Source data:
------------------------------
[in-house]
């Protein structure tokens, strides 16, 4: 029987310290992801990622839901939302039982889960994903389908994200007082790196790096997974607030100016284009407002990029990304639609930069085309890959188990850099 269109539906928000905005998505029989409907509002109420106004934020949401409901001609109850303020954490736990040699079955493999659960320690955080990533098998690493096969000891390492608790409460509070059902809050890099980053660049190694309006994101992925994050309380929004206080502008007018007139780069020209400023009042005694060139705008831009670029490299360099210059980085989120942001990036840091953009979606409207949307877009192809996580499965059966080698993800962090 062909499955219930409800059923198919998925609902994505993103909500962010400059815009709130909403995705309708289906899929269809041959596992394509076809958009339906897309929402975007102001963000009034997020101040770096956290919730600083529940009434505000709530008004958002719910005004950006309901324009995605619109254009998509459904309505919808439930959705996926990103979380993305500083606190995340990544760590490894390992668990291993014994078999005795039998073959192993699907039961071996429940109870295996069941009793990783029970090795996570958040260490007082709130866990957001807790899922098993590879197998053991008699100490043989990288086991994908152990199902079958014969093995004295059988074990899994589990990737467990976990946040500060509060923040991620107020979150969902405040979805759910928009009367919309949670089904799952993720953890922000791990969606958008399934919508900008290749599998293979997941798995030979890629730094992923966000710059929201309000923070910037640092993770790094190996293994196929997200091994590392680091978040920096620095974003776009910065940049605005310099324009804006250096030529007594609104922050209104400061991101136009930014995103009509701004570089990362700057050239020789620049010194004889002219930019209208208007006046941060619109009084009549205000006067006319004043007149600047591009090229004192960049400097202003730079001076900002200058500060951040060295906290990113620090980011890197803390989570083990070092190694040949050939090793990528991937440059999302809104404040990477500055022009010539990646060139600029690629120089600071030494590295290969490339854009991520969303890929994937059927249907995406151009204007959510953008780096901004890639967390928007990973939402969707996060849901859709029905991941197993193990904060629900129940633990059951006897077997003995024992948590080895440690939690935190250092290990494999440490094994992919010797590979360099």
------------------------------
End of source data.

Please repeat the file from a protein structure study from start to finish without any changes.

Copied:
[in-house]
């Protein structure tokens, strides 16, 4: 029987310290992801990622839901939302039982889960994903389908994200007082790196790096997974607030100016284009407002990029990304639609930069085309890959188990850099 269109539906928000905005998505029989409907509002109420106004934020949401409901001609109850303020954490736990040699079955493999659960320690955080990533098998690493096969000891390492608790409460509070059902809050890099980053660049190694309006994101992925994050309380929004206080502008007018007139780069020209400023009042005694060139705008831009670029490299360099210059980085989120942001990036840091953009979606409207949307877009192809996580499965059966080698993800962090 062909499955219930409800059923198919998925609902994505993103909500962010400059815009709130909403995705309708289906899929269809041959596992394509076809958009339906897309929402975007102001963000009034997020101040770096956290919730600083529940009434505000709530008004958002719910005004950006309901324009995605619109254009998509459904309505919808439930959705996926990103979380993305500083606190995340990544760590490894390992668990291993014994078999005795039998073959192993699907039961071996429940109870295996069941009793990783029970090795996570958040260490007082709130866990957001807790899922098993590879197998053991008699100490043989990288086991994908152990199902079958014969093995004295059988074990899994589990990737467990976990946040500060509060923040991620107020979150969902405040979805759910928009009367919309949670089904799952993720953890922000791990969606958008399934919508900008290749599998293979997941798995030979890629730094992923966000710059929201309000923070910037640092993770790094190996293994196929997200091994590392680091978040920096620095974003776009910065940049605005310099324009804006250096030529007594609104922050209104400061991101136009930014995103009509701004570089990362700057050239020789620049010194004889002219930019209208208007006046941060619109009084009549205000006067006319004043007149600047591009090229004192960049400097202003730079001076900002200058500060951040060295906290990113620090980011890197803390989570083990070092190694040949050939090793990528991937440059999302809104404040990477500055022009010539990646060139600029690629120089600071030494590295290969490339854009991520969303890929994937059927249907995406151009204007959510953008780096901004890639967390928007990973939402969707996060849901859709029905991941197993193990904060629900129940633990059951006897077997003995024992948590080895440690939690935190250092290990494999440490094994992919010797590979360099």